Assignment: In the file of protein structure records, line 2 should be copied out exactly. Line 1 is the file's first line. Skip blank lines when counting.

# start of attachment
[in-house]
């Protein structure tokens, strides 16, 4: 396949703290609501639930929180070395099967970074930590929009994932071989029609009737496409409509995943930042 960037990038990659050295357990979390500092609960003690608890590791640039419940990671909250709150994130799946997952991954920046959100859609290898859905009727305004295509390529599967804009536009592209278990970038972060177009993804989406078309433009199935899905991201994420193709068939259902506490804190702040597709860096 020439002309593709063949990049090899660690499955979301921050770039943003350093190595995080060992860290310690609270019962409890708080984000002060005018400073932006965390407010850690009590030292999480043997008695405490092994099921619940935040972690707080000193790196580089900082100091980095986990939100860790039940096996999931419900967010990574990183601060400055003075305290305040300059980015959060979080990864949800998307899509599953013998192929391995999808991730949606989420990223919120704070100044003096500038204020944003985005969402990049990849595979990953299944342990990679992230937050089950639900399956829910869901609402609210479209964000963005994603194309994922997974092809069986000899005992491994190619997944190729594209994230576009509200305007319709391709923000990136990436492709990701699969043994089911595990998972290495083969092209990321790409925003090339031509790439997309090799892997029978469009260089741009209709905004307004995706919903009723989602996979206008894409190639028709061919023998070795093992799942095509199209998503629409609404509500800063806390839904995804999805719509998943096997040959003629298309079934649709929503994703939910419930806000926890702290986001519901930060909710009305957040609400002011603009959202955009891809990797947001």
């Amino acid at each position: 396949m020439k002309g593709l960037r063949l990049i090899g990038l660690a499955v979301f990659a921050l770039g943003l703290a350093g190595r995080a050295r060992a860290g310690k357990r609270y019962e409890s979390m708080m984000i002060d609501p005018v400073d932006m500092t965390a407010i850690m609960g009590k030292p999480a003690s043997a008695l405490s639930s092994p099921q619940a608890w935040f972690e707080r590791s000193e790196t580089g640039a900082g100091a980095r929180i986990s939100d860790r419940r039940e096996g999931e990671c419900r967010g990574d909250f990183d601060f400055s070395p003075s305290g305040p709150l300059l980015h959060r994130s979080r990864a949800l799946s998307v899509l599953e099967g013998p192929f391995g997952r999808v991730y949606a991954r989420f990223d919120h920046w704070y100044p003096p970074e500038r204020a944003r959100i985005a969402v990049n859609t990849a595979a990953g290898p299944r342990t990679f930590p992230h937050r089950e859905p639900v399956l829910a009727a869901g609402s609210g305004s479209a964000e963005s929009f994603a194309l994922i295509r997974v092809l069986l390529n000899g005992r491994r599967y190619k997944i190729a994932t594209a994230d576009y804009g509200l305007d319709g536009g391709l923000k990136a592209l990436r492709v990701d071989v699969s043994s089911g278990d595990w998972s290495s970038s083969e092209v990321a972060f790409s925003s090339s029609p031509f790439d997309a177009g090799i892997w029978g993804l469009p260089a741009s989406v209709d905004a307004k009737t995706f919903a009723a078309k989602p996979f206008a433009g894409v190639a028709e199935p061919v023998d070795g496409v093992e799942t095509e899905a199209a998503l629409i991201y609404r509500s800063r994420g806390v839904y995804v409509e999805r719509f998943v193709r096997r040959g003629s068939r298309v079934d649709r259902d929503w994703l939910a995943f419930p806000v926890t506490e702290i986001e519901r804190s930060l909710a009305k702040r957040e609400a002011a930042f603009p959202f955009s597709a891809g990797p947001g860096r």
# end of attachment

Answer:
């Protein structure tokens, strides 16, 4: 396949703290609501639930929180070395099967970074930590929009994932071989029609009737496409409509995943930042 960037990038990659050295357990979390500092609960003690608890590791640039419940990671909250709150994130799946997952991954920046959100859609290898859905009727305004295509390529599967804009536009592209278990970038972060177009993804989406078309433009199935899905991201994420193709068939259902506490804190702040597709860096 020439002309593709063949990049090899660690499955979301921050770039943003350093190595995080060992860290310690609270019962409890708080984000002060005018400073932006965390407010850690009590030292999480043997008695405490092994099921619940935040972690707080000193790196580089900082100091980095986990939100860790039940096996999931419900967010990574990183601060400055003075305290305040300059980015959060979080990864949800998307899509599953013998192929391995999808991730949606989420990223919120704070100044003096500038204020944003985005969402990049990849595979990953299944342990990679992230937050089950639900399956829910869901609402609210479209964000963005994603194309994922997974092809069986000899005992491994190619997944190729594209994230576009509200305007319709391709923000990136990436492709990701699969043994089911595990998972290495083969092209990321790409925003090339031509790439997309090799892997029978469009260089741009209709905004307004995706919903009723989602996979206008894409190639028709061919023998070795093992799942095509199209998503629409609404509500800063806390839904995804999805719509998943096997040959003629298309079934649709929503994703939910419930806000926890702290986001519901930060909710009305957040609400002011603009959202955009891809990797947001």